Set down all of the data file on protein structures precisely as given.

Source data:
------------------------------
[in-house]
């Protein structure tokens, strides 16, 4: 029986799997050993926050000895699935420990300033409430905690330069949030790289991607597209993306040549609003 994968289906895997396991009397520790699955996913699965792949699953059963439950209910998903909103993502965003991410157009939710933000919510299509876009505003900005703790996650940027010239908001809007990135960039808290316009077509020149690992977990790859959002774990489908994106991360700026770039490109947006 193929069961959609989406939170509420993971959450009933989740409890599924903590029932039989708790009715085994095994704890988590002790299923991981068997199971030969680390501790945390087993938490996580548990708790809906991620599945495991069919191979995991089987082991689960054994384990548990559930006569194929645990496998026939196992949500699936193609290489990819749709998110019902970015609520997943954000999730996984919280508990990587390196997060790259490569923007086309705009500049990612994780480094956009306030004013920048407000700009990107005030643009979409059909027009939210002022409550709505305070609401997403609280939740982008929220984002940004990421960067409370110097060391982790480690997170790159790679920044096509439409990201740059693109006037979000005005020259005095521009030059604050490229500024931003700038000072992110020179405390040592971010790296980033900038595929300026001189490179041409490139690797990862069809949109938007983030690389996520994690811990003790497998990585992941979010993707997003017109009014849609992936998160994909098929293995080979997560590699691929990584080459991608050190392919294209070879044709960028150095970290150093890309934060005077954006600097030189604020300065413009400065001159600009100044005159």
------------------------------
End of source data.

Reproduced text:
[in-house]
């Protein structure tokens, strides 16, 4: 029986799997050993926050000895699935420990300033409430905690330069949030790289991607597209993306040549609003 994968289906895997396991009397520790699955996913699965792949699953059963439950209910998903909103993502965003991410157009939710933000919510299509876009505003900005703790996650940027010239908001809007990135960039808290316009077509020149690992977990790859959002774990489908994106991360700026770039490109947006 193929069961959609989406939170509420993971959450009933989740409890599924903590029932039989708790009715085994095994704890988590002790299923991981068997199971030969680390501790945390087993938490996580548990708790809906991620599945495991069919191979995991089987082991689960054994384990548990559930006569194929645990496998026939196992949500699936193609290489990819749709998110019902970015609520997943954000999730996984919280508990990587390196997060790259490569923007086309705009500049990612994780480094956009306030004013920048407000700009990107005030643009979409059909027009939210002022409550709505305070609401997403609280939740982008929220984002940004990421960067409370110097060391982790480690997170790159790679920044096509439409990201740059693109006037979000005005020259005095521009030059604050490229500024931003700038000072992110020179405390040592971010790296980033900038595929300026001189490179041409490139690797990862069809949109938007983030690389996520994690811990003790497998990585992941979010993707997003017109009014849609992936998160994909098929293995080979997560590699691929990584080459991608050190392919294209070879044709960028150095970290150093890309934060005077954006600097030189604020300065413009400065001159600009100044005159």